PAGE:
Ruth 4:17 Parallel Verses [⇓ See commentary ⇓]

Ruth 4:17, NIV: The women living there said, 'Naomi has a son!' And they named him Obed. He was the father of Jesse, the father of David.

Ruth 4:17, ESV: And the women of the neighborhood gave him a name, saying, “A son has been born to Naomi.” They named him Obed. He was the father of Jesse, the father of David.

Ruth 4:17, KJV: And the women her neighbours gave it a name, saying, There is a son born to Naomi; and they called his name Obed: he is the father of Jesse, the father of David.

Ruth 4:17, NASB: And the neighbor women gave him a name, saying, 'A son has been born to Naomi!' So they named him Obed. He is the father of Jesse, the father of David.

Ruth 4:17, NLT: The neighbor women said, 'Now at last Naomi has a son again!' And they named him Obed. He became the father of Jesse and the grandfather of David.

Ruth 4:17, CSB: The neighbor women said, "A son has been born to Naomi," and they named him Obed. He was the father of Jesse, the father of David.

What does Ruth 4:17 mean? [⇑ See verse text ⇑]

As Naomi holds her grandson in her lap, her friends worship God and give the boy a name with an ambiguous meaning. Some sources say it means "worshipper" while others say it means "servant." Either is appropriate; the women worship God because Obed will serve Naomi in her old age.

The story is about Naomi, so questions abound. Did Naomi raise him as her son? Did Naomi and Obed live in a separate house, or did they live with Boaz and Ruth? Did Boaz have other sons to inherit his significant estate? Did Ruth have other sons to care for her? The records in 1 Chronicles don't mention other sons (1 Chronicles 2:12) but perhaps the passage is just about David's line. If there were no other sons, Obed would inherit all Elimelech's and Boaz's property even if he was raised as Elimelech's son.

The storyline isn't about the inner workings of ancient Hebrew inheritance law. It's about God's covenant faithfulness to a widow of Israel. And yet, the possible "greater purpose" is revealed here and in the next few verses.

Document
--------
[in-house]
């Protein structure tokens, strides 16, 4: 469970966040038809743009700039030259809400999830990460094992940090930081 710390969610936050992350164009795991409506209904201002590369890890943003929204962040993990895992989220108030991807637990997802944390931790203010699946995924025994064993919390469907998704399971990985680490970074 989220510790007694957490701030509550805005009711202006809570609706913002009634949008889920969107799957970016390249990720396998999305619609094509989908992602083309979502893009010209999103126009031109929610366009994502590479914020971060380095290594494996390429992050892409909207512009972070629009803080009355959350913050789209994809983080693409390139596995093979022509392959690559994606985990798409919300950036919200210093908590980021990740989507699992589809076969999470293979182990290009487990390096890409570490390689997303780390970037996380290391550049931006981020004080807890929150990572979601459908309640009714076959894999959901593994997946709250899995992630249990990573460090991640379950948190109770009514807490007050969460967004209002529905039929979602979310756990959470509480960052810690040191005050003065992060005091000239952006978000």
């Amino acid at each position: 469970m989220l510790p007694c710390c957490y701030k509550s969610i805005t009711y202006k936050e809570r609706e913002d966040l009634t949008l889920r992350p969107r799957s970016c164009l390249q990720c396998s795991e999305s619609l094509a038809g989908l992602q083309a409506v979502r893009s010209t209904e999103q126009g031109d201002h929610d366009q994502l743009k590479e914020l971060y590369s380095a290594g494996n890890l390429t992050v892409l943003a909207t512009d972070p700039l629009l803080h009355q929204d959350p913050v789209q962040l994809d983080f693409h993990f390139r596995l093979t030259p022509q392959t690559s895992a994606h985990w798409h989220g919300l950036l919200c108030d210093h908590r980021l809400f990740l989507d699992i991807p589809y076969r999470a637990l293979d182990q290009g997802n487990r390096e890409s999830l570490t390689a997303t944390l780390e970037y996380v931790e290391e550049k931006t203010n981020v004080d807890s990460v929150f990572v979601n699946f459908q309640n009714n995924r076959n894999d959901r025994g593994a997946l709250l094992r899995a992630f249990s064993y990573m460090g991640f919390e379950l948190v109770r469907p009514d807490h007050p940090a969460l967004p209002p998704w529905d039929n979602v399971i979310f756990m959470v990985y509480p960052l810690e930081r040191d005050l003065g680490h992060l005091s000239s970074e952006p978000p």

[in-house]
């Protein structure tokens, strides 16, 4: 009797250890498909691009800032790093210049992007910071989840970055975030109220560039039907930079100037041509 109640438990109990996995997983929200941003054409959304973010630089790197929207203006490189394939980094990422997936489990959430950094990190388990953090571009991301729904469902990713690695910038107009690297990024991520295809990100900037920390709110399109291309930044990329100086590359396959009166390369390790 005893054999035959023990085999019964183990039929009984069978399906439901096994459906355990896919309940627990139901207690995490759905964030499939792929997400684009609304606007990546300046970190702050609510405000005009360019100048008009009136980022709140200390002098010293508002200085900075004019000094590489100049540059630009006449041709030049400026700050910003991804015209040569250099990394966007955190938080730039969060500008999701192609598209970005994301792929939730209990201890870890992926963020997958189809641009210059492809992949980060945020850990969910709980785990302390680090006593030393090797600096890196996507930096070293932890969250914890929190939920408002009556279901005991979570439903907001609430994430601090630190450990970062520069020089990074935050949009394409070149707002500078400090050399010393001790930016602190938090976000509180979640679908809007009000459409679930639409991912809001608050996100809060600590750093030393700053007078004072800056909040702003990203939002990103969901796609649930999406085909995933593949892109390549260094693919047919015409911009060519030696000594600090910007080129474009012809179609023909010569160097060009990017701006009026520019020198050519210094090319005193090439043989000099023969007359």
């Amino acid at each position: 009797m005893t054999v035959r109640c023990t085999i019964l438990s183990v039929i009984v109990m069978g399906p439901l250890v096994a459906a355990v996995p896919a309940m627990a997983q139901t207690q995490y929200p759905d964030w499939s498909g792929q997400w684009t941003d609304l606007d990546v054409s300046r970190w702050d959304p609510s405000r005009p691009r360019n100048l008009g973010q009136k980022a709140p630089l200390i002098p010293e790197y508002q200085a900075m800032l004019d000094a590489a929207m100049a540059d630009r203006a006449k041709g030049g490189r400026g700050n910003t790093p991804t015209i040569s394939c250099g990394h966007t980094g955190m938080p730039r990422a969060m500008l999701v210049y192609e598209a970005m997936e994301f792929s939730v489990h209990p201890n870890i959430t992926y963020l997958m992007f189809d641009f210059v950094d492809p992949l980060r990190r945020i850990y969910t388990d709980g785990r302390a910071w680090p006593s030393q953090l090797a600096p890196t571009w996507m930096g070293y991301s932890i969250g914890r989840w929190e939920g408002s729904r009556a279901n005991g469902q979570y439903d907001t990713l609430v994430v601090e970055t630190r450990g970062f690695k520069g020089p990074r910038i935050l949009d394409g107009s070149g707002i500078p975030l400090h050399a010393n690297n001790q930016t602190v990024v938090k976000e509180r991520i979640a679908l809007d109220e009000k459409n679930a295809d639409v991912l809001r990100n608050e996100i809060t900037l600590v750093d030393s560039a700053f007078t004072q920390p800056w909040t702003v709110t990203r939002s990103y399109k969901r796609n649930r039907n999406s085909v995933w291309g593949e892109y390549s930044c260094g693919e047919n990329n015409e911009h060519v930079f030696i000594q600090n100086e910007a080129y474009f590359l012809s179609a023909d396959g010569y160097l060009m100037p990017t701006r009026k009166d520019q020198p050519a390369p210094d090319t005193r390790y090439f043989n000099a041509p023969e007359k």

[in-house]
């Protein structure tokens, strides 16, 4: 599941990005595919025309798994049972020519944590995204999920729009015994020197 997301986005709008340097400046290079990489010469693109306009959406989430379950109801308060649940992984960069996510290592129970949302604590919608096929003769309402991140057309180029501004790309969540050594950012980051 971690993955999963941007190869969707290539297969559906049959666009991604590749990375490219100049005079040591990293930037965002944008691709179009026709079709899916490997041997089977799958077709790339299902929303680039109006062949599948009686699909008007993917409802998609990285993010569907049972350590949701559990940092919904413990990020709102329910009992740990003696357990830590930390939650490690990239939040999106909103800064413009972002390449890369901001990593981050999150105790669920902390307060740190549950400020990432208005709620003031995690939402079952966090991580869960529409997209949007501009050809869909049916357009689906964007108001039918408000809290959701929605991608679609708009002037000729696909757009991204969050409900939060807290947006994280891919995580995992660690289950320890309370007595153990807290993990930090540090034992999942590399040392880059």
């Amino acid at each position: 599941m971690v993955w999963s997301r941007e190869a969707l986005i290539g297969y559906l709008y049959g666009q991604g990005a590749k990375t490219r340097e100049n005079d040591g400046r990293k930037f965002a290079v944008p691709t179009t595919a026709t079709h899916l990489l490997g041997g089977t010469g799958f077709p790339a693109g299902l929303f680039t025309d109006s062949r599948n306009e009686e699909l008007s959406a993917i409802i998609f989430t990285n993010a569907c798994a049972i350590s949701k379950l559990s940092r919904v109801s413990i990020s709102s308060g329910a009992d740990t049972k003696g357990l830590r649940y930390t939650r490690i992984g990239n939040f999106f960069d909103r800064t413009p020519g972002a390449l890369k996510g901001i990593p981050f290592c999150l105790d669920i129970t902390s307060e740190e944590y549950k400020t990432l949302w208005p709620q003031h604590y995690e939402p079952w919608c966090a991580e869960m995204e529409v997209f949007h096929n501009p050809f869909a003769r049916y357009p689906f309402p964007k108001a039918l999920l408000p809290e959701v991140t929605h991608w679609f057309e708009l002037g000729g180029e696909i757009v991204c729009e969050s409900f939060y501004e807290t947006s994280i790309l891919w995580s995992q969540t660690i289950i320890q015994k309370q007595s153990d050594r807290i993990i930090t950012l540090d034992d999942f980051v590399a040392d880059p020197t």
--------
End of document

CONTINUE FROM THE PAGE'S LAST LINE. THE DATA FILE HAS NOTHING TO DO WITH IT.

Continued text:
Obed eventually married and had a son named Jesse. Jesse raised sheep around Bethlehem. He had eight sons and two daughters (1 Chronicles 2:12–16; 1 Samuel 16:10–11; 17:12). Three of his sons served in King Saul's army and were present when Goliath challenged the Israelites (1 Samuel 17). It was Jesse's youngest son, David, who defeated Goliath. Years later, David became king (2 Samuel 2:1–4; 5:3).

Boaz is descended from Perez, the son of Judah (Ruth 4:18–21). Before Jacob died he prophesied that Judah would rule over his brothers (Genesis 49:9–12). Israel's first king, Saul, was from the tribe of Benjamin. Scholars think Samuel drafted the book of Ruth. That would suggest that it is more than a sweet story, more than a romance, even more than an account of God's care for a destitute widow. It's possible Samuel used storytelling to legitimize David's kingship over Saul's.

For us, it means even more. Centuries later, two of David's descendants became the adoptive father (Matthew 1:6–16) and the mother (Luke 3:23–31) of Jesus. Naomi, who returned to Bethlehem with nothing (Ruth 1:20–21), raised a child born in the line of her Messiah.

It is also interesting to note that Boaz's mother was Rahab (Matthew 1:5), a Gentile from Jericho who saved the Israelite spies and then became part of the Israelite community (Joshua 2; 6). The reality that salvation is for both Jew and Gentile is hinted at even in the genealogical line of Jesus (Galatians 3:8–9), and particularly in Boaz.